Crucial talks between the EU and Norway to finalise the catching opportunities in 2013 for shared stocks get underway at Clonakilty in County Cork, Ireland, today (Tuesday).
It wasn’t possible to reach a quota agreement on these shared stocks at a meeting at the end of last year between the EU and Norway because of legal red tape surrounding the EU’s Cod Plan.
The plan had threatened further automatic cuts in days at sea and a 20% reduction in the North Sea cod quota, despite the stock showing encouraging signs of recovery. However, this hurdle was removed by EU fisheries ministers just before Christmas.
According to Bertie Armstrong, chief executive of the Scottish Fishermen’s Federation, it is now vital that the Scottish and UK negotiating teams at the EU-Norway talks ensure that last year’s cod quota is rolled over into 2013. Since 2008, the spawning stock biomass of North Sea cod has doubled.
“It is imperative that the status quo is maintained on the North Sea cod quota,” he said.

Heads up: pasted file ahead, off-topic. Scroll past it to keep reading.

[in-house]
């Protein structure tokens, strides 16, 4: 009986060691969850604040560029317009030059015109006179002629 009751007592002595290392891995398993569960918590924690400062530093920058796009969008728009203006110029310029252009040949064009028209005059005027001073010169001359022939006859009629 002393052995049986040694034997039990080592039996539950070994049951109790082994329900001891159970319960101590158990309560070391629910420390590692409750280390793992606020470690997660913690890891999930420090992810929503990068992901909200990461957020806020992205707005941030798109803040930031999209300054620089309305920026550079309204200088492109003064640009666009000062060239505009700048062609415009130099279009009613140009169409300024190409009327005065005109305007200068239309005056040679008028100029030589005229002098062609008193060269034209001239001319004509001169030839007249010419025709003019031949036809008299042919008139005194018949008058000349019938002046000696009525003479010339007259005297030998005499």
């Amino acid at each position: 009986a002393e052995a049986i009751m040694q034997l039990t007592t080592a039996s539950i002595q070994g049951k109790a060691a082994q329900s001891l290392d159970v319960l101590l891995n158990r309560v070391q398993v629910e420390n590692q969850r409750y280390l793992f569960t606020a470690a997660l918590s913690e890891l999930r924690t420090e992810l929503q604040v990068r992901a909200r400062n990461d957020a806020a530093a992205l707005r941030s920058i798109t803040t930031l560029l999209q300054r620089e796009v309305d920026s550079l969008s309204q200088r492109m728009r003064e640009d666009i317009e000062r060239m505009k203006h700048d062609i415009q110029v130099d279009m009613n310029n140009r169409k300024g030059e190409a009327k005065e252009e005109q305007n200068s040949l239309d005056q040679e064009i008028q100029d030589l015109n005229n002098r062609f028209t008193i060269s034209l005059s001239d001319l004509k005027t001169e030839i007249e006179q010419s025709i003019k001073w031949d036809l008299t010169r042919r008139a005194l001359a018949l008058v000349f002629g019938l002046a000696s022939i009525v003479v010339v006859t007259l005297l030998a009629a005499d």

“The science clearly indicates that the cod stock is recovering and cutting the quota would simply lead to increased discarding because of the good quantities of fish that fishermen are encountering.”
For the North Sea, advice based on the EU-Norway management plan is recommending increases in quota for North Sea haddock, whiting, saithe and herring.
The scientific advice for all these stocks subject to the EU-Norway Management Plan indicates that they are in a good state and being fished sustainably.
However, one cloud hanging over the talks will be the quota allocations for mackerel, given the massive over-fishing of this stock by Iceland and the Faroes.
Mr Armstrong said: “One of our main priorities at this week’s EU-Norway fisheries negotiations is to ensure that there is a sensible allocation of mackerel and that there is no move to adjust the quota so as to pander to the grossly irresponsible over-fishing of mackerel by Iceland and the Faroes.
“It would be perverse if our fleet, which has adopted sustainable fishing practices within an international management plan, was to suffer because of the piratical actions of other nations.”